Issue 69: Vulnerabilities in Azure Stack and Cisco TelePresence, API fuzzing

This week, we look at the recently patched API vulnerabilities in Microsoft Azure Stack and  Azure Cloud infrastructure, and in Cisco TelePresence and RoomOS. In addition, there is a recorded conference talk on API pentesting, and Yelp has released an open-source tool for API fuzzing.

Vulnerability: Azure Cloud infrastructure

Ronen Shustin from Checkpoint Research has reported two API vulnerabilities in Azure Cloud infrastructure, and has written very detailed description on them. Microsoft has already fixed both vulnerabilities.

The first vulnerability was found in Azure Stack, Microsoft’s  on-premise Azure environment for enterprise use. Researchers used Azure Stack APIs to get the names, IDs, hardware info, and other information on the virtual machines in the cluster. Then they found a way to make another unauthenticated API call to get screenshots from live virtual machines belonging to other tenants.

The second vulnerability was found in Azure App Service. One of its APIs lacked proper input validation before memory copy. This allowed the researchers to come up with a payload that gave them system admin rights.

API security is crucial to cloud services. If the API can access sensitive information that could open a door for further attacks, it must require authentication. And the importance of proper validation of input and output data cannot be stressed enough.

Vulnerability: Cisco TelePresence and RoomOS

Cisco has fixed an API vulnerability in their TelePresence and Webex Board, DX, and Room products.

Insufficient validation of user-supplied API parameters in a video endpoint API led to directory traversal vulnerability in Cisco TelePresence products and products using the RoomOS. If attackers had either an In-Room Control or administrator account, they could craft an API request that allowed them to read and write arbitrary files in the system.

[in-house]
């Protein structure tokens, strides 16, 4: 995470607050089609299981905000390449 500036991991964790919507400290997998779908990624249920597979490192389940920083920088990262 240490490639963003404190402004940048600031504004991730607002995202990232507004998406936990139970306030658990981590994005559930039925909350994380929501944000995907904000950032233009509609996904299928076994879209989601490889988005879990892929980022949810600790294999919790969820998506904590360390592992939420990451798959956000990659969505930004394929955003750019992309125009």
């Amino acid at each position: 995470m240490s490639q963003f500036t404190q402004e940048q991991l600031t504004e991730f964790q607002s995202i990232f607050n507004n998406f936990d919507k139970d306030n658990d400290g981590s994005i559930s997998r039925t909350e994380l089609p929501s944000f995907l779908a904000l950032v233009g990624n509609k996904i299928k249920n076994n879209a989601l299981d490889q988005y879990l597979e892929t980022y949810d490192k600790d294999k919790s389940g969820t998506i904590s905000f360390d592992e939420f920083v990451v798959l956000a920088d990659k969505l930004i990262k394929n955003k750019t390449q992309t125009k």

Check out Cisco’s disclosure for full list of affected products and fixes product versions. We have covered previous issues in Cisco products in our newsletters 30, 42, 43, 46, 47, 51, 55, and 65.

Video: API fuzzing and pentesting

A recording of Frans Rosén’s keynote at BSides Ahmedabad is now available.

Rosén discusses the methodology of fuzzing and information disclosure: discovering API vulnerabilities through fuzzing, discovering endpoints or hidden backend microservices, bypassing internal security mechanisms, getting info from errors, forging JWT, and so forth.

Not the best camerawork, but good content and excellent speaker, so still good to check out.

Tools: Yelp Fuzz-Lightyear

Broken Object Level Authorization (BOLA) tops the OWASP API Security Top 10 list. Yelp has released a new open source tool called fuzz-lightyear.

This scanner helps locating BOLA (aka IDOR) vulnerabilities in your APIs. Because you can execute it from your CI/CD pipeline, it can potentially discover these at scale.

You can find the source code of the tool in this GitHub repository.

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